You need to know how the casino is going to play the dealer's cards.

The dealer has to play by what is called the house way. Since the house is playing this way, you should assume that it is the best way to play. There are some situations where you have a little leeway with this, but this mostly involves having two pairs.

The House Way varies slightly from casino to casino, but here is the general rules that most casinos will follow:

The House Way: The following rules apply: cards valued 2 to 6 are considered low, 7 through 10 are considered medium, and all others are high cards.

In regards to Two Pairs:  If the dealer is dealt two medium/low pairs, they will split the pairs up and put the lower of the two pairs in the low hand. The only exception is if they are also holding a King or better.

If the dealer is dealt a high pair and a low pair, the lower pair will be put into the 2 card hand unless the dealer is also holding an Ace. This also applies if the dealer receives two medium ranked pairs.

If the dealer has a medium and high pair, two high pairs or a pair of Aces and any other pair, the dealer will always split.

Straights and Flushes:  The dealer will only break up straights or flushes if they have one of the following two pair scenarios:

If the dealer has aces and any other pair, he uses the lower pair for his low hand.

If the dealer has two pairs that are both 10's or over, the pairs get split up.

If the dealer has two pairs and an Ace, the Ace and next highest singleton are used in the low hand.

Four of a Kind: If the four of a kind is low, than it is always kept intact in the high hand.

If it is a medium four of a kind, the dealer will split unless they have an Ace and a face card.

A high four of a kind is split unless the hand also contains a medium/high pair.

High Card - the dealer will take the second and third highest cards from the seven to make the low hand.

One Pair - the dealer will take the highest two singletons from the remaining five cards for the low hand.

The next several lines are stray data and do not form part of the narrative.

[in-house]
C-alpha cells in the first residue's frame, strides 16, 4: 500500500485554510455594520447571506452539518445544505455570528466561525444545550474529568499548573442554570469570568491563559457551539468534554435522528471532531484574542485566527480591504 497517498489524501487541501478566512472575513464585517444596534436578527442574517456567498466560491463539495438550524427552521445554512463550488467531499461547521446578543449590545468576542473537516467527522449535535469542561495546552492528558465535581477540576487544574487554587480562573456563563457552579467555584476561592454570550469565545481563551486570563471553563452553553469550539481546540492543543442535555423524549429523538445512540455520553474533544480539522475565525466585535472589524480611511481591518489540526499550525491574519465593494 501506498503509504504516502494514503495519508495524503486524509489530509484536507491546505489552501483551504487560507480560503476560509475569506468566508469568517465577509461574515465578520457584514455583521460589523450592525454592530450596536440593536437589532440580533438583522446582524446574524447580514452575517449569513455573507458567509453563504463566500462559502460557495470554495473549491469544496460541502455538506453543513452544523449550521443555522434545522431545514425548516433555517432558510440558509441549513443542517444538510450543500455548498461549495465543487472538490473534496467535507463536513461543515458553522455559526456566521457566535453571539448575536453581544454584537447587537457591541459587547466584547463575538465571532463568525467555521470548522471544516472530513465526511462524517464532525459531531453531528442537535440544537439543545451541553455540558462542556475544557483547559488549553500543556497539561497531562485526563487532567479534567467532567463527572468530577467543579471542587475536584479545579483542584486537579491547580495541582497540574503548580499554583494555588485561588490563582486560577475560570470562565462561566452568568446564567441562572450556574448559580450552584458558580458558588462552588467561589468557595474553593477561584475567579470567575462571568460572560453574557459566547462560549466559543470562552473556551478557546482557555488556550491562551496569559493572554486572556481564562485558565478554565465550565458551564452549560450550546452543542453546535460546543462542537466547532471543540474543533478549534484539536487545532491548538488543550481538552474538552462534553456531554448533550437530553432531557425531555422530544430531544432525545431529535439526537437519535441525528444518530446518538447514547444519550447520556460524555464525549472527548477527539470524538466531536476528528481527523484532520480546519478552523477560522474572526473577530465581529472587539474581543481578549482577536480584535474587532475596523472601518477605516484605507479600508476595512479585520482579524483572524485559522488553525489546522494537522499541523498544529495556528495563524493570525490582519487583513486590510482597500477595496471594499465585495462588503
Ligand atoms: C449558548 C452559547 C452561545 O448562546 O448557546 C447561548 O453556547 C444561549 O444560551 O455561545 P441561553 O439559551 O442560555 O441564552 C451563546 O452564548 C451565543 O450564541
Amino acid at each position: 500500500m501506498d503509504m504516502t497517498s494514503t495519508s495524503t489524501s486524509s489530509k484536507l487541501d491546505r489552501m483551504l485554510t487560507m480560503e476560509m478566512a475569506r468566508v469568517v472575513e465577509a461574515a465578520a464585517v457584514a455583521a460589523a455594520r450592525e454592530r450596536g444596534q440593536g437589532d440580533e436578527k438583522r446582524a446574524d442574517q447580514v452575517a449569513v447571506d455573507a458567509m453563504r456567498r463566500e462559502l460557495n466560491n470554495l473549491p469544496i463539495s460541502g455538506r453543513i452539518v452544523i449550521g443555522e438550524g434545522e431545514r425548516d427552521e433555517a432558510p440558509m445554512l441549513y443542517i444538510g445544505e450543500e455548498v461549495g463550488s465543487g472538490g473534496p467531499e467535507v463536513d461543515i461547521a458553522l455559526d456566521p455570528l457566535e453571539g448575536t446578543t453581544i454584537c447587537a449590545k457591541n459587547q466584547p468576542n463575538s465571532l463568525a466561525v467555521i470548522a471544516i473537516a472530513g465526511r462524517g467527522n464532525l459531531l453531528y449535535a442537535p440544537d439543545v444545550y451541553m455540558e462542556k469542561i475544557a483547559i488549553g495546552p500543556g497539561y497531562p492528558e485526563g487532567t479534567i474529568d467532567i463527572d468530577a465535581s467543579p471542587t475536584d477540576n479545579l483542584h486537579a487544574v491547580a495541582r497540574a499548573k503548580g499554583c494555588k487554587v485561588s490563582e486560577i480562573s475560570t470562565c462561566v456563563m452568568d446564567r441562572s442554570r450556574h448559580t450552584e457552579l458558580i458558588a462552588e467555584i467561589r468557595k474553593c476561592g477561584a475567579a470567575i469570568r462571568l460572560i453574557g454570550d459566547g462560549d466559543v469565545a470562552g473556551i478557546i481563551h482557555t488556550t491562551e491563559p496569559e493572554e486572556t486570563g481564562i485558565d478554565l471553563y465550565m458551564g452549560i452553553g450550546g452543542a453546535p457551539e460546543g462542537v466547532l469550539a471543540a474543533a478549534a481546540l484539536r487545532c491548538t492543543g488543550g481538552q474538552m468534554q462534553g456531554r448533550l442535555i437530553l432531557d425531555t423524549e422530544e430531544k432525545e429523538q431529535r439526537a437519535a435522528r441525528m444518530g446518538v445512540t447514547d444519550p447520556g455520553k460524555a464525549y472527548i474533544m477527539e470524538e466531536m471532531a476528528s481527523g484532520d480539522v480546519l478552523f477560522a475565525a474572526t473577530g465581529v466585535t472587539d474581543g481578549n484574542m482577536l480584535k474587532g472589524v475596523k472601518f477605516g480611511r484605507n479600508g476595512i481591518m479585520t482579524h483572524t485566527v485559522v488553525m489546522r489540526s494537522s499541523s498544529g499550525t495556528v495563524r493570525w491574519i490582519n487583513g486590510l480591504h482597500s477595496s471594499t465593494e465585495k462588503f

Three Pairs - the dealer will put the highest pair into his low hand.

Three of a Kind - the dealer will play only break up the three of a kind if they have three Aces and need one for the low hand.

Full House - the dealer will always split up a full house unless it contains a pair of two's and an Ace/King can be played.

Straight Flush - this is played in the high hand unless one of the conditions for two pairs with a straight or flush is met.

Royal Flush - the dealer plays the Royal Flush unless also has two high pairs or Aces and any other pair, in which case the cards are split.

Five Aces - the dealer will split Five Aces unless he also has a pair of Kings to play in the low hand.

Other Pai Gow Poker Tips:

If you are playing at the casino, elect to be the banker as often as you can.

This means you will be playing against multiple other hands, but you will have two advantages:

You will win on a copy hand.

The 5% commission will be taken after your loses and winnings on the hand are combined.
You will definitely do better in the long run if you stick to the house way when it comes to separating two pairs in your hand.

Here are the main reasons why:

The dealer is using the same strategy. It's impossible to predict what he will have in his hand. If he just happens to have two higher pairs, then you're probably out of luck on that hand.

If you can see the future coming or get some kind of vibe, then keeping two pairs in your hand could make you push with the banker. But remember the object is to win both hands, so you will be much more successful playing the house way.